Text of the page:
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Revenge of the Menu Bar

See the demo page for the finished version of the code.

Fixing the IE SELECT Overlap Problem

Browsers commonly have problems displaying absolutely positioned elements when they overlap special content on a web page, such as a Java applet or a plug-in. This is covered in more detail in the CSS Positioning article.

IE 6.0 Screenshot

IE in particular, has a problem with the SELECT form element. This can be seen in the screen shot at right where the SELECT box appears on top of the menus.

As forms are pretty common and there are many IE users (unfortunately), the problem should be addressed if the script is to useful.

The IFRAME Solution

One solution is to add an absolutely positioned IFRAME to the page. Unlike other positioned elements in IE, a positioned IFRAME will display properly when overlapping a SELECT element. That is, the SELECT element will not show through. Likewise, you can position any other element above the IFRAME and it will appear as expected.

The trick then, is to add an IFRAME to the page for every menu DIV, give it the same dimensions and position on the page as the menu and show or hide it in concert with the menu.

Adding an IFRAME to the Page

To do this, the following code is added to the menuInit() function.

// Fix the IE display problem (SELECT elements and other windowed controls
// overlaying the menu) by adding an IFRAME under the menu.

if (browser.isIE) {
  var iframeEl = document.createElement("IFRAME");
  iframeEl.frameBorder = 0;
  iframeEl.src = "javascript:false;";
  iframeEl.style.display = "none";
  iframeEl.style.position = "absolute";
  iframeEl.style.filter = "progid:DXImageTransform.Microsoft.Alpha(style=0,opacity=0)";
  menu.iframeEl = menu.parentNode.insertBefore(iframeEl, menu);
}

An IFRAME element is created and inserted into the page just before the menu DIV element. Style properties are set to make it absolutely positioned and hidden, just like the menu DIV.

Each menu gets its own IFRAME. A reference to that IFRAME is stored as a property of the menu's DIV element. This makes it easy to find the IFRAME associated with any given menu.

Using the IFRAME

Now we just need display or hide the IFRAME whenever its menu is shown. First, in the depressButton() function, we add the following code to handle the IFRAME when its menu is displayed.

// For IE; size, position and show the menu's IFRAME as well.

if (button.menu.iframeEl != null)
{
  button.menu.iframeEl.style.left = button.menu.style.left;
  button.menu.iframeEl.style.top  = button.menu.style.top;
  button.menu.iframeEl.style.width  = button.menu.offsetWidth + "px";
  button.menu.iframeEl.style.height = button.menu.offsetHeight + "px";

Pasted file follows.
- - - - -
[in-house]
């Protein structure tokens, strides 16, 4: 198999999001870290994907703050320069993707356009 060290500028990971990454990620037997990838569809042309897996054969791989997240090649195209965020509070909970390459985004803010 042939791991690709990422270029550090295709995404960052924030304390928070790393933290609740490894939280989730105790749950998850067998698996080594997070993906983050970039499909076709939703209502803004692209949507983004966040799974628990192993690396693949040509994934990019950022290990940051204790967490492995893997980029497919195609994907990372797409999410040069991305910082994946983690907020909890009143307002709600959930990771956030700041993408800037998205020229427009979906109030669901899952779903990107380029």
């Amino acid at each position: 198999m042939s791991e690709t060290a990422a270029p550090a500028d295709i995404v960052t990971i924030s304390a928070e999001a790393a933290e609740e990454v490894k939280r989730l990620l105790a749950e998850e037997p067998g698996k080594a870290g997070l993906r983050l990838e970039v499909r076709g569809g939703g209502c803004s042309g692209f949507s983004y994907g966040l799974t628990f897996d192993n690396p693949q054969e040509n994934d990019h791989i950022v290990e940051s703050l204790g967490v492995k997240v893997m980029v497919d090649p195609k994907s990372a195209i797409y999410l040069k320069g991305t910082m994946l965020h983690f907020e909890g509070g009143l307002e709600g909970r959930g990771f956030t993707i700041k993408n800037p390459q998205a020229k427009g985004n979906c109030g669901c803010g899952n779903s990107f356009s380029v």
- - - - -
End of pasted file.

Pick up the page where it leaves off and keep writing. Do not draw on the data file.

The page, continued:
button.menu.iframeEl.style.display = "";
}

It simply sets the position, width and height of the IFRAME element to match that of the menu DIV element and make it visible.

Similar code is used the menuItemMouseover() function where sub menus are displayed.

// For IE; size, position and show the menu's IFRAME as well.

if (item.subMenu.iframeEl != null)
{
  item.subMenu.iframeEl.style.left    = item.subMenu.style.left;
  item.subMenu.iframeEl.style.top     = item.subMenu.style.top;
  item.subMenu.iframeEl.style.width   = item.subMenu.offsetWidth + "px";
  item.subMenu.iframeEl.style.height  = item.subMenu.offsetHeight + "px";
  item.subMenu.iframeEl.style.display = "";
}

In resetButton(), where the menu is made hidden, we add this code to hide the IFRAME also.

    // For IE, hide menu's IFRAME as well.

    if (button.menu.iframeEl != null)
      button.menu.iframeEl.style.display = "none";

And again, in the closeSubMenu() function where sub menus are made hidden, we add code to hide the IFRAME as well.

// For IE, hide the sub menu's IFRAME as well.

if (menu.activeItem.subMenu.iframeEl != null)
  menu.activeItem.subMenu.iframeEl.style.display = "none";

Conclusion

That's it. The full source code can be found in the demo along with a sample bar and menus.

Hopefully this example has demonstrated the power and flexibility available using standard CSS, DOM and JavaScript. Obviously, there are still some compatibility issues with browsers that don't fully support these standards, but many of these can be worked around fairly easily, as shown here.

Two additional demos are provided. One shows how multiple menu bars can be used on a page. The other contains some script modifications which makes the buttons, menus and sub menus activate and deactivate on mouseovers and mouseouts instead of by clicking. You can check the comments in the source code of this demo to identify the changes made.